Artworks can function as gateways to the sublime as well. Some artworks are capable of transporting our imaginations to a place where we get a brief glimpse of a concept so profound, we must shift our perceptions of everything in order to accommodate a new reality. Truly sublime artwork will appeal to the subconscious mind in the way that an overwhelming dream does. In the subconscious mind, an object or an idea will become formless and boundless. Entering into the realm of the sublime shows a faculty of the mind surpassing every standard of sense, logic, and intuition. The mind is driven by the subconscious to accept an impossible concept as a new part of reality. It is important to highlight that this is an entirely subjective experience; an artwork that allows one to access the sublime might not do the same for someone else. Each of us perceive life through our own unique lens that has been shaped and formed by our individual circumstances and experiences. Because a sublime experience must challenge our perception of reality, it cant be accessed in a universal way- we must find our own gateways. 

Having said this, there is a higher probability that an artwork will transport a viewer to the sublime if the following conditions are met (these are just the basics):

Scale must be challenged in a way that the viewer loses the ability to accurately gauge proportion and dimension. The artwork must create a perceptual experience that is so demanding of the senses that perception of reality is for an instant, lost. 

 Richard Serra, Band (2006) 200' x 13' (200 tons) Corten Steel Plate   The artist frequently works at a huge, overwhelming scale, forcing viewers to consider the way their bodies relate to his sculptures. They can often walk around, inside, and through the work, feeling its curves and passages mold both their physical space and their visual experience of that space.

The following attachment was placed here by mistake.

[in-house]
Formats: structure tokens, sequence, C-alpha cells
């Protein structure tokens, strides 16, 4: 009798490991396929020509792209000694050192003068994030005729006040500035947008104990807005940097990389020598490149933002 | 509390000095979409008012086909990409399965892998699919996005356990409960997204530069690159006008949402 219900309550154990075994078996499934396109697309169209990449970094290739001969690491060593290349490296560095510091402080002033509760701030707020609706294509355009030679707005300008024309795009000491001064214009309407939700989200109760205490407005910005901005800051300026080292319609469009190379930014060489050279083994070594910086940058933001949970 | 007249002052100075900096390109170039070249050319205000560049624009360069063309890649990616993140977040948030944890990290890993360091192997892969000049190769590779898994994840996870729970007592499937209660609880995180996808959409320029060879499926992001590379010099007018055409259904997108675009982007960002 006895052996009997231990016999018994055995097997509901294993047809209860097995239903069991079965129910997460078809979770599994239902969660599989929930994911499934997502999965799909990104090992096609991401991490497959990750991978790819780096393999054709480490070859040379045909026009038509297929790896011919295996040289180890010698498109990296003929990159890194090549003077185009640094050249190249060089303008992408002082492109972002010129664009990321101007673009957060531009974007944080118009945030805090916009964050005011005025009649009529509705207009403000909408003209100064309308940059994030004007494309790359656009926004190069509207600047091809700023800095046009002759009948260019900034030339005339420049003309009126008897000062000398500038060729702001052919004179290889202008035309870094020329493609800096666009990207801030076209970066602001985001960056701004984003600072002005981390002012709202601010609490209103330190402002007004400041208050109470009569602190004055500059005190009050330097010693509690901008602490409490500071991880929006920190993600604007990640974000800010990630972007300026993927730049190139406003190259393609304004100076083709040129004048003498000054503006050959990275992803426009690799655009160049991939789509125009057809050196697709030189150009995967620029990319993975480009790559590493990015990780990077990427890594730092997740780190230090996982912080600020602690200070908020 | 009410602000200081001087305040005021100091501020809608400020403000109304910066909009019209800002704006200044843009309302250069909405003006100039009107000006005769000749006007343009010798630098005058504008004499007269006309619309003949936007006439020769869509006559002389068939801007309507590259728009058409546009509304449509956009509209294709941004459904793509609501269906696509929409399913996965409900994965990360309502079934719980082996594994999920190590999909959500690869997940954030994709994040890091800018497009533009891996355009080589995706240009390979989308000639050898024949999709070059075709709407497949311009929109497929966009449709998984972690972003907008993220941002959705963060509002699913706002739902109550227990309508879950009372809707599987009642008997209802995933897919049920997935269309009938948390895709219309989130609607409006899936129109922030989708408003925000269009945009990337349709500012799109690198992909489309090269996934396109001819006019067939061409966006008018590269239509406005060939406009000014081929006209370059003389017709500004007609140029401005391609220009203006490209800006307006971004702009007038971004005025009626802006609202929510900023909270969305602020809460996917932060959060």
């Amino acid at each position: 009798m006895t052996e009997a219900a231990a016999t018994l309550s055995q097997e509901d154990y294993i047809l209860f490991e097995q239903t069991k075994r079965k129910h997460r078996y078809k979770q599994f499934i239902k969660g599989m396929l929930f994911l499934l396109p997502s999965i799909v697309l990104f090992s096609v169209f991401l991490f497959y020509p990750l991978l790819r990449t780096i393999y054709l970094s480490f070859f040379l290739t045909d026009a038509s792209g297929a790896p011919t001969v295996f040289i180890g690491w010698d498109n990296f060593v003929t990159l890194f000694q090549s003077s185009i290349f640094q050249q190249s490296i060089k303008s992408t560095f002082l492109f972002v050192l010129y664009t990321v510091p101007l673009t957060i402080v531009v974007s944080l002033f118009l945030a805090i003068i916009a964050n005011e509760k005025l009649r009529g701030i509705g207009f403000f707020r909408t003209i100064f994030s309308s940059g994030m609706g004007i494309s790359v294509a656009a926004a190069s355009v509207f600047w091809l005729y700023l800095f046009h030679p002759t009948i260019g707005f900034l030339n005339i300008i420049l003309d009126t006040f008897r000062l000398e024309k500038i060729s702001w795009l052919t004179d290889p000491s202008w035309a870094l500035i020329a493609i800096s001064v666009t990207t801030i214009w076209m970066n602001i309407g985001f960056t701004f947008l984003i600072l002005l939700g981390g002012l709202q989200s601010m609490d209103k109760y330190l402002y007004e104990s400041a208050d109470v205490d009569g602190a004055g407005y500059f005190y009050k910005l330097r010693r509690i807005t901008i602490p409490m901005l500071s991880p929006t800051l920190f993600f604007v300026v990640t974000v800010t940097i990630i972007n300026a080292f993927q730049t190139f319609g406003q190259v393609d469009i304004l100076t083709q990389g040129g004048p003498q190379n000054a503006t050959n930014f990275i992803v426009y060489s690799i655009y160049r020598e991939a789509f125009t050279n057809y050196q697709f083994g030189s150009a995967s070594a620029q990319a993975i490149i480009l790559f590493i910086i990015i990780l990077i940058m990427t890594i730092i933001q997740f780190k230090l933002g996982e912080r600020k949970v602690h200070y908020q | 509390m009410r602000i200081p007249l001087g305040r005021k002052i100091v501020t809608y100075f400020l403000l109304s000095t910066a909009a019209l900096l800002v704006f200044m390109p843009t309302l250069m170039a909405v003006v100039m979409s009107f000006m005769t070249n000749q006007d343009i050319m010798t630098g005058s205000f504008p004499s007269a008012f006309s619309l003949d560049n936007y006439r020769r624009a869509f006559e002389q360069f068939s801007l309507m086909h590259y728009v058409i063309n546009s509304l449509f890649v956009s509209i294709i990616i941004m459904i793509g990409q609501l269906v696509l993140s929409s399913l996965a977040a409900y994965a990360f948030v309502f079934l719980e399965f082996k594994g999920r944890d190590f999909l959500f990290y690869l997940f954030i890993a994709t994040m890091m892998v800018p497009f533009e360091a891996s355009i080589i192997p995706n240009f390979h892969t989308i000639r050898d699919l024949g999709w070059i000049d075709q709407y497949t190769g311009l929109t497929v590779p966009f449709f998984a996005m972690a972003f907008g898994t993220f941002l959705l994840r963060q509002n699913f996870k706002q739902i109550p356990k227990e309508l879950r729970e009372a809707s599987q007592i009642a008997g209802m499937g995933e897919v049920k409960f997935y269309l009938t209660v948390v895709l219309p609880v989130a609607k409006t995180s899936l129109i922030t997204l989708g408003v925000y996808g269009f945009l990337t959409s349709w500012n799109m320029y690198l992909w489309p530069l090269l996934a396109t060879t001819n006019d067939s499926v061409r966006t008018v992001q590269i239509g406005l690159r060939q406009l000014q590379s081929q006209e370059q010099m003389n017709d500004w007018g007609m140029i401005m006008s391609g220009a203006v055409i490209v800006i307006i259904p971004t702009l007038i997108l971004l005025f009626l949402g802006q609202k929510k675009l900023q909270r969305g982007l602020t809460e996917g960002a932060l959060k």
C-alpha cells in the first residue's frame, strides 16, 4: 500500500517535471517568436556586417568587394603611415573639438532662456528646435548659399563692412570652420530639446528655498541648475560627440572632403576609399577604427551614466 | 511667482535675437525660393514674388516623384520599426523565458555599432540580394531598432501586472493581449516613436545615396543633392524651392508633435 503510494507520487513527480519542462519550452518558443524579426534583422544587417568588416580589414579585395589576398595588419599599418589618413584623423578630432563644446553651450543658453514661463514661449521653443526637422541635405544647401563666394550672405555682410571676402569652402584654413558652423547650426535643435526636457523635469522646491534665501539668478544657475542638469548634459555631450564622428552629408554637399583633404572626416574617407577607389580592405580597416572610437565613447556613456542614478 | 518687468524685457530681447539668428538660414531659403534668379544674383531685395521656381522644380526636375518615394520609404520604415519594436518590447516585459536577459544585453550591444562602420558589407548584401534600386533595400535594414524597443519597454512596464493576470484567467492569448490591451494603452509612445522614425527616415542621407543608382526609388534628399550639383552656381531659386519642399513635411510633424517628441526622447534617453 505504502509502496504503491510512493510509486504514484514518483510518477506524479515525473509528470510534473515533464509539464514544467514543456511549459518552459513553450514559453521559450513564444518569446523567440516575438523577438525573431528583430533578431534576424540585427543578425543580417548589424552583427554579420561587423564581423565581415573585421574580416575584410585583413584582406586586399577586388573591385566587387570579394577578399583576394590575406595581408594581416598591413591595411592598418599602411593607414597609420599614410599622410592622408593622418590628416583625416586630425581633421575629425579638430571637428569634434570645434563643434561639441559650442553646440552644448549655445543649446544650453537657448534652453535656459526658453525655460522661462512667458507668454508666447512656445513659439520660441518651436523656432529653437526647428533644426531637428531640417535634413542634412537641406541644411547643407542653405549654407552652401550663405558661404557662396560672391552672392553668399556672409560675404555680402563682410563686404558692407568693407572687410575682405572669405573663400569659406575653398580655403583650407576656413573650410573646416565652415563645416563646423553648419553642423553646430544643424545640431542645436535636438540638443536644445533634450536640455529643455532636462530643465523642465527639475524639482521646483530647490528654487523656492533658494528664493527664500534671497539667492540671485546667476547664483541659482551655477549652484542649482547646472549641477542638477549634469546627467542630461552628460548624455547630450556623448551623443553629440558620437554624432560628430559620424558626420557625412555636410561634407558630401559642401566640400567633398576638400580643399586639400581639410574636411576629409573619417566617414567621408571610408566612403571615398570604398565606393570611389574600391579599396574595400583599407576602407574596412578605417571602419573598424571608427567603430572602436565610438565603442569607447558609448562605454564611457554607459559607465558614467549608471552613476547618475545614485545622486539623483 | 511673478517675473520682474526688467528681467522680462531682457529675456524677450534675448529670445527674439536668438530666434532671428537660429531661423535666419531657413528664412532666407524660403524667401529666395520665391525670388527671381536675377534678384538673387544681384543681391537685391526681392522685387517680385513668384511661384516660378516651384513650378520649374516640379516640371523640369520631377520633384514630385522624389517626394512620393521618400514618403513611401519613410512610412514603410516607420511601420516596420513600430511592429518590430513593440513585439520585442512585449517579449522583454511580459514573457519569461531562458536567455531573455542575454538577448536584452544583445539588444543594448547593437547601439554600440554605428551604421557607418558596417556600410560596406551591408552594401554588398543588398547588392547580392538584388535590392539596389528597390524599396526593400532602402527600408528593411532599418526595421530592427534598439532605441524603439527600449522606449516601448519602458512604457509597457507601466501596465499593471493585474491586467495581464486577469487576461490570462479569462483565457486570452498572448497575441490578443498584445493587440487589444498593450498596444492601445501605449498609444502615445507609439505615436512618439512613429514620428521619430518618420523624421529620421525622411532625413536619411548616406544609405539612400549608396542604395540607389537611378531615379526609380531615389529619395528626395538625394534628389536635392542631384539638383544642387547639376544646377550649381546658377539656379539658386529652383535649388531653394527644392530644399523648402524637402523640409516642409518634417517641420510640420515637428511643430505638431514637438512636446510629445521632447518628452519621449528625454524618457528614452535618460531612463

Richard Serra, Band (2006) 200' x 13' (200 tons) Corten Steel Plate

The artist frequently works at a huge, overwhelming scale, forcing viewers to consider the way their bodies relate to his sculptures. They can often walk around, inside, and through the work, feeling its curves and passages mold both their physical space and their visual experience of that space. 

The viewer's perception of reality must be challenged in a way that pushes them to question where the threshold between reality and imagination exist. There must be a perception of interpreting a completely impossible scenario as a rational one. 

 Olafur Eliasson, The Weather Project (2003) Eliason created a stunning installation in the Tate Modern, London. The work replicated the sun in an impossible space, bridging the gap between reality and imagination. 

Olafur Eliasson, The Weather Project (2003) Eliason created a stunning installation in the Tate Modern, London. The work replicated the sun in an impossible space, bridging the gap between reality and imagination. 

The work must push the viewers ego aside, and appeal to their empathy. When all of the egocentric ideas of self are removed from a viewer, they become a vulnerable subject and component of the whole.  

 Peter Eisenman (Input from Richard Serra), Holocaust Memorial (2005) A profoundly impacting architectural installation that forces the viewer to cope with the magnitude of loss articulated through mass and abundance.    

Peter Eisenman (Input from Richard Serra), Holocaust Memorial (2005) A profoundly impacting architectural installation that forces the viewer to cope with the magnitude of loss articulated through mass and abundance.